U.S.A. vs. Germany: A Thoroughly American World Cup Loss

Bootstrapping, inclusion, perseverance: Even in defeat, big national narratives play out.

Jermaine Jones goes up against Germany's Benedikt Hoewedes. (AP)

“Is U.S. World Cup team ‘American’ Enough?” So read one USA Today headline in the run up to the 2014 World Cup. Team USA has a German coach, Jurgen Klinsmann, and five German-Americans, coined “Jurgen-Americans.” Too much outsourcing, too many Hessians?

But then German-American John Brooks scored America’s winning goal against Ghana, collapsing to the ground as though too foggy and disoriented from joy to stay on his feet. Then German-American Jermaine Jones roped one against Portugal. Then German-American Fabian Johnson lit up the wing in both games, offering a burst of offense as well as a hold-steady on defense.

So by the time it came for the team to face some Germans actually playing for Germany, any nationalistic doubters should have been silenced. As has been the case so many times in U.S. history, the melting pot had proven an asset. The German-Americans proudly flaunted their tattoos that testified to their commitment: Brooks with his giant eagle on his back, Jermaine Jones with his stars-and-striped kneecap.

Against Germany, their narrative grew more rich, and, also, more American: The national mythos is full of stories of the spurned who get a shot at redemption. Passed up by their home country, here was a chance for Jermaine Jones and Fabian Johnson to show Joachim Low and the rest of the Germans what they missed out on.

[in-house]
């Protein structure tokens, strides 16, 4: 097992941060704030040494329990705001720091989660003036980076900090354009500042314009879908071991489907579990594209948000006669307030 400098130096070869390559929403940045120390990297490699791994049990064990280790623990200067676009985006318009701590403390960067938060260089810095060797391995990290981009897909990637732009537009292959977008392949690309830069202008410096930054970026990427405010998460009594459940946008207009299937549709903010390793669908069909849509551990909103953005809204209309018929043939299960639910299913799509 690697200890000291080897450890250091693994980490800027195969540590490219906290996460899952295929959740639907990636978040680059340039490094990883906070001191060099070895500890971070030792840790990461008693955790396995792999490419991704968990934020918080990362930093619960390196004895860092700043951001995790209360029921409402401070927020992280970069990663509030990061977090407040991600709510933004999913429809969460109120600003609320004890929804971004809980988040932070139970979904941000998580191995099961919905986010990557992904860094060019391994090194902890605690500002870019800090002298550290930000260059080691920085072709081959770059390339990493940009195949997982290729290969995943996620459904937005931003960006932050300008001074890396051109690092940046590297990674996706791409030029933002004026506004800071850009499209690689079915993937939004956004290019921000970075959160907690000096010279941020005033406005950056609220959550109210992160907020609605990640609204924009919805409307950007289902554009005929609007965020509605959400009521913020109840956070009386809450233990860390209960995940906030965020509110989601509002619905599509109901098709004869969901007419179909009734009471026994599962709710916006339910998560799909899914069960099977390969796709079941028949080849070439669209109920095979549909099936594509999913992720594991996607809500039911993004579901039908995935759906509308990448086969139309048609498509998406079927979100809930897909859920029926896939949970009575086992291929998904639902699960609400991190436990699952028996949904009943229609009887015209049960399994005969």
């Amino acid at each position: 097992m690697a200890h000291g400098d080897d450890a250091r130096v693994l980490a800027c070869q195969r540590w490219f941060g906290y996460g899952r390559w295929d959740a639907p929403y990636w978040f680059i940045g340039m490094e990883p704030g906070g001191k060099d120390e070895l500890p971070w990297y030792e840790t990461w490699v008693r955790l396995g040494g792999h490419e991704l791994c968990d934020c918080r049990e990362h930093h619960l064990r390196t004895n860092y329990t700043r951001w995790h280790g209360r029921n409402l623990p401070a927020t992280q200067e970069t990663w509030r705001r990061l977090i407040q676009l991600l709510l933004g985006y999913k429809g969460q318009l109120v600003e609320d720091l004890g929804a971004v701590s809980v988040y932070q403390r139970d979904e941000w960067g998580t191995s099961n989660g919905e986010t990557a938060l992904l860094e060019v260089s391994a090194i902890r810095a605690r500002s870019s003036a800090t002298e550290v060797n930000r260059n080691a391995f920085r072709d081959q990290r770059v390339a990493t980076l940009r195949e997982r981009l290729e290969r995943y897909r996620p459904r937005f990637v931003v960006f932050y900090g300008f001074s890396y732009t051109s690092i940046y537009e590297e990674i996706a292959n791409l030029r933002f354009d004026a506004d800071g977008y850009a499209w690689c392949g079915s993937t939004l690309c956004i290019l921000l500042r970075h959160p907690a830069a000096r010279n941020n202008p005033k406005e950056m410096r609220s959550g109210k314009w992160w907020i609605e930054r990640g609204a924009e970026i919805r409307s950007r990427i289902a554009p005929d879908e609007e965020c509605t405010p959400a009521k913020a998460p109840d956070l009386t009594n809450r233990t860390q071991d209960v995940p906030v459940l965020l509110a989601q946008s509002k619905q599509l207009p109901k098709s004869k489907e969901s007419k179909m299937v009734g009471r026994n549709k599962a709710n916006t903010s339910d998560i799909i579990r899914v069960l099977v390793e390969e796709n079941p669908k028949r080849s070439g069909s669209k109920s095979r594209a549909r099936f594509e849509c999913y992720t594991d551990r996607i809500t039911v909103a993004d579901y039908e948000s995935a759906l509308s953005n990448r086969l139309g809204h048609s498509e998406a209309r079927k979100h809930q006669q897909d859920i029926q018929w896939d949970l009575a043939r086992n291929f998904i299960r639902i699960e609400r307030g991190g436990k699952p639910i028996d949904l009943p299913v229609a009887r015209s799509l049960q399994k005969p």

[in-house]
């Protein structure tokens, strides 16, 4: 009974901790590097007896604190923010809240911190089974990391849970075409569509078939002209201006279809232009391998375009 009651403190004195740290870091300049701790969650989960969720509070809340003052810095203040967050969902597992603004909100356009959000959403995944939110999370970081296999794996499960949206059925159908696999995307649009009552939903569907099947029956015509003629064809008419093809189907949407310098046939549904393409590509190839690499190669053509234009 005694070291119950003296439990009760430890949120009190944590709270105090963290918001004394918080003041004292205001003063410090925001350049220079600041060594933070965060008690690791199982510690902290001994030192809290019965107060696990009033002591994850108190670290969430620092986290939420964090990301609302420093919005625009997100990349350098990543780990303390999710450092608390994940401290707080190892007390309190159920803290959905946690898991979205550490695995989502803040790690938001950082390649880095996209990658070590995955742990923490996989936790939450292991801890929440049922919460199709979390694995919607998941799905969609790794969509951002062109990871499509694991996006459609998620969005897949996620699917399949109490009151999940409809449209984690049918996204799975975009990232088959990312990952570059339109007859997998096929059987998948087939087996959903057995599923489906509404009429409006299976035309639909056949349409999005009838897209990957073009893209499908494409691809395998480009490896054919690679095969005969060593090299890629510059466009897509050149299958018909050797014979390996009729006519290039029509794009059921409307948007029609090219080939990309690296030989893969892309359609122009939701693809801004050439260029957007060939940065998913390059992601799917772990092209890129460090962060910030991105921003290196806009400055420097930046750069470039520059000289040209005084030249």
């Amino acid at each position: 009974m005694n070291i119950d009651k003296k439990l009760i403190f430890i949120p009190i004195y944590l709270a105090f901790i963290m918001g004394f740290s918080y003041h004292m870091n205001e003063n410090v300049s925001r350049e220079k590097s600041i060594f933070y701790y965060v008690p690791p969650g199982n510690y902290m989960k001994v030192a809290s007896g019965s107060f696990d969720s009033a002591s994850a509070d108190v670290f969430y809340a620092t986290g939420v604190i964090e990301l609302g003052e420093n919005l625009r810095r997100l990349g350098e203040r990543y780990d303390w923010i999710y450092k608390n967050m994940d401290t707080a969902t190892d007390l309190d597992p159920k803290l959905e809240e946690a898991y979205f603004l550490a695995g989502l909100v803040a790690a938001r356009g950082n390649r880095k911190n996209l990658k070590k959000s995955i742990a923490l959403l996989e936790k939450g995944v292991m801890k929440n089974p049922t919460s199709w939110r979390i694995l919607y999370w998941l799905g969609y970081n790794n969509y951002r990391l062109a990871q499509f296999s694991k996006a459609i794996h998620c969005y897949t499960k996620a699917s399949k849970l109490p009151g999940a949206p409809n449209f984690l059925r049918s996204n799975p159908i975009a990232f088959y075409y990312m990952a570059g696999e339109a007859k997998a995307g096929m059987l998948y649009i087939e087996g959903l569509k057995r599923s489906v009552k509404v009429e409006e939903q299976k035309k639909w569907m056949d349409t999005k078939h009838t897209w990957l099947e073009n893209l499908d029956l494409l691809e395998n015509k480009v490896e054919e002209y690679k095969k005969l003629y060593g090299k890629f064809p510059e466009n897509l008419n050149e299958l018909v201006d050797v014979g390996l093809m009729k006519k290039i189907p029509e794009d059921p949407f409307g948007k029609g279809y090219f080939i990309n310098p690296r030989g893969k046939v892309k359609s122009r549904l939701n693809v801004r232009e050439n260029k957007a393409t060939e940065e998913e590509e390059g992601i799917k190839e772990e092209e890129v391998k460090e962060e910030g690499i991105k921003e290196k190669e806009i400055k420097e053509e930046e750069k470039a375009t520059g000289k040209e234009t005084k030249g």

The revenge of the underdogs wasn’t to be, though. Facing off against the No. 2 ranked team in the world, Klinsmann’s squad lost, 0-1. Deutschland had 63 percent of the possession. They had nine shots on goal; U.S.A. had one.

But two or three times, Americans streaked up the field and showed a capability for beautiful combination play. The rest of the match, the team hung on, playing defense that feeds into the all the clichés about the USA’s determination and heart.

As for the Jurgen-Americans: Fabian Johnson contained Lukas Podoloski and looked savvy and confident with the ball at his feet, exhibiting a level of play that one assumes most everyone watching across Germany had to admire.

And Jermaine Jones, nicknamed “German” Jones by the other USMNT players, was a giant on a rampage in the midfield, blind to all obstacles, including both the referee and his teammate—all in the name of the U.S.A.

The team now advances to the round of 16, playing Belgium on Tuesday. Plenty of fans will tell you that it is definitely not American to be satisfied with a loss. Some people will tell you it’s not American to care about soccer at all. But the truth is that even in losing to Germany, the team proved its mettle against the Group of Death in a style that befits the self image of a country as messy, as inclusive, and as tenacious as America.